SALT LAKE CITY — Salt Lake Acting Company’s A Year with Frog and Toad is exactly what children’s theater should be. Every scene was engaging and suited to its audience, with an energy and humor that appealed to children and adults alike. In their music and lyrics, brothers Robert and Willie Reale captured the magic of Arnold Lobel’s books with memorable songs and charming lyrics that often quote directly from the books.
A menagerie of animals was represented by just five actors who bounded through the four seasons in just over an hour. The actors’ energy was almost palpable as they took on the mannerisms of each creature. As Frog, Logan Tarantino walked in a bouncing step with his feet splayed wide so each step so each step looked like a hop. Nate Waite portrayed Toad with timid, outward bending steps reminiscent of a toad’s long-legged, awkward movements.
In addition to being talented vocalists, each actor brought a marvelous stage presence and aptitude for comedy. One of my favorite moments came during the play’s opening scene when—playing birds—Jenessa Bowen, Amelia Rose Moore, and Terry Lee McGriff jutted their heads about in a bird-like manner and interspersed their dialogue with the phrase, “Chirp, Chirpitty, Chirp.” Another memorable performance was Terry Lee McGriff’s representation of the character Snail, who enthusiastically lifted his legs and pumped his arms as though he were sprinting, but then made only sluggish progress across the stage.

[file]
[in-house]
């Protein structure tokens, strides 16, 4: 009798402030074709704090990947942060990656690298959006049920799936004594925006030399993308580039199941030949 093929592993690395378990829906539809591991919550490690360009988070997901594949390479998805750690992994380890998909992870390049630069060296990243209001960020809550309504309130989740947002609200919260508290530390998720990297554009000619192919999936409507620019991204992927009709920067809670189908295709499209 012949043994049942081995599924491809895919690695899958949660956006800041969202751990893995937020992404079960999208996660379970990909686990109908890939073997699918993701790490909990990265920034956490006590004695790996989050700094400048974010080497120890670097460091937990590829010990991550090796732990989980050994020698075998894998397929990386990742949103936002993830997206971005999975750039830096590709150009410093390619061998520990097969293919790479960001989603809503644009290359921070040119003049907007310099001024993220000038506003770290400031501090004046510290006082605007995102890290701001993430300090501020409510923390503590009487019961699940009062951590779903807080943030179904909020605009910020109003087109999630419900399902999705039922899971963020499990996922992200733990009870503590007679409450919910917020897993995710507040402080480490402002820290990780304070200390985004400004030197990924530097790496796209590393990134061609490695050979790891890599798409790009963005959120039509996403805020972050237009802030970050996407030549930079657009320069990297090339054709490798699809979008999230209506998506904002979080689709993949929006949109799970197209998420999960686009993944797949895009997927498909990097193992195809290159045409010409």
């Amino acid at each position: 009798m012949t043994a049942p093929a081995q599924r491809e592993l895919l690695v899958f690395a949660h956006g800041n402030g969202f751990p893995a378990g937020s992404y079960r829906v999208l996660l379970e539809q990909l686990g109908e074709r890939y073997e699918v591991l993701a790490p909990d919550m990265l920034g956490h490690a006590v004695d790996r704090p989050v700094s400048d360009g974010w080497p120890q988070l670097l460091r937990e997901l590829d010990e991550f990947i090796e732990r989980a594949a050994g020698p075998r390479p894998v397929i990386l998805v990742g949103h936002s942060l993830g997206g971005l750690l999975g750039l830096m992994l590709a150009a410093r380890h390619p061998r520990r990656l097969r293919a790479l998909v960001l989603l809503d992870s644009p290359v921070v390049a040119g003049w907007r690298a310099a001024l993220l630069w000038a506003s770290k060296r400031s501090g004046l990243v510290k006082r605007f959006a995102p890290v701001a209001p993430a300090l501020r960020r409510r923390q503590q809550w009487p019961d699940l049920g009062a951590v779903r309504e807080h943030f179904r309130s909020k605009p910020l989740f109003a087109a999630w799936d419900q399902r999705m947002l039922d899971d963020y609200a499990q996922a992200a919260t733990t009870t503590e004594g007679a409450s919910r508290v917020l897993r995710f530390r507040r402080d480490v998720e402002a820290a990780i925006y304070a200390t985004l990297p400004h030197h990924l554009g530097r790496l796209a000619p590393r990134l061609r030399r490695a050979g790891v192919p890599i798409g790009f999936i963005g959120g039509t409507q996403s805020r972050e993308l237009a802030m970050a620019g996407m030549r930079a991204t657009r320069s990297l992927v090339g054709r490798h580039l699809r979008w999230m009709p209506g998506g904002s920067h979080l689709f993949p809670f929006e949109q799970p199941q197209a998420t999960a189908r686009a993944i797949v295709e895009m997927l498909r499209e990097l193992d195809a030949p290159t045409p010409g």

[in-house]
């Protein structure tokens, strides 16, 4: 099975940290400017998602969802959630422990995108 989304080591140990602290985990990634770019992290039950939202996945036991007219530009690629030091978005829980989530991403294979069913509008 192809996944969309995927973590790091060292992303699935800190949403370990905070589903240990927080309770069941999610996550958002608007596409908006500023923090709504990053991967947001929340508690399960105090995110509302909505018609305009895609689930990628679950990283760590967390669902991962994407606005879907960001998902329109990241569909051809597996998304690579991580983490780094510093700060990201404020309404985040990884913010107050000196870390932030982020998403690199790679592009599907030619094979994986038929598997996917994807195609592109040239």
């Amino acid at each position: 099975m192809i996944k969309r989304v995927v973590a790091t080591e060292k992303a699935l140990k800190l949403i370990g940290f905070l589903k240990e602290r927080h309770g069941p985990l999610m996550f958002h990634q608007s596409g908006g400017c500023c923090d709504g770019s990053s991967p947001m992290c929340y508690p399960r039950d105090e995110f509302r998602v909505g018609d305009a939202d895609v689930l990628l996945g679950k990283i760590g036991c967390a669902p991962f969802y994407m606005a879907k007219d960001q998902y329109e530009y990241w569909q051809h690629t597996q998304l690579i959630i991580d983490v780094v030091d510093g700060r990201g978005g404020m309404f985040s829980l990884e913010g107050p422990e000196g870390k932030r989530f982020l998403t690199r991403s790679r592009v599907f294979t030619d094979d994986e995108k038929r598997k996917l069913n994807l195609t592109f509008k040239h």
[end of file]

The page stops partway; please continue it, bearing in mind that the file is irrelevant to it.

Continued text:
The costumes were whimsically simple, yet distinct enough to clearly distinguish each animal from the others. Frog and Toad wore simple green pants and shirts, striped for Frog and large green polka dots reminiscent of warts for Toad. Janessa Bowen, Amelia Rose Moore, and Terry Lee McGriff wore beige pants and shirts, over which they could layer myriad costumes, ranging from simple to ornate, to represent a variety of birds and frogs as well as a lizard, mouse, snail, and turtle (K. L. Alberts).
The sound design was flawless: the recorded musical accompaniment and vocals blended in terms of volumes, and all of the lyrics were easy to understand (sound by Shea Madson, musical direction by Darrin Doman). Lighting was used effectively to simulate changes in weather and time of day (lighting design by Jesse Portillo).
The set and props were all brightly colored and often oversized (e.g., massive cookies and clocks) so that they were easy to recognize (set & prop design by Keven Myhre). Each side of the stage had a small bedroom wall, bed, and table, representing the homes of Frog and Toad. A boardwalk separated the two, and no boundary separated the indoors from the outdoors. I was impressed by the way Penelope Caywood’s direction used the stage. Characters moved fluidly between indoors and outdoors, but I was never confused about where any scenes were set: context made the setting apparent any time it mattered.
The efforts of the cast and crew combined to portray the same delightful charm as the Frog and Toad books. Salt Lake Acting Company’s A Year with Frog and Toad was the best piece of theater presented for children that I’ve seen in a long time, and I only wish I had more nieces and nephews so I could have an excuse to see it again.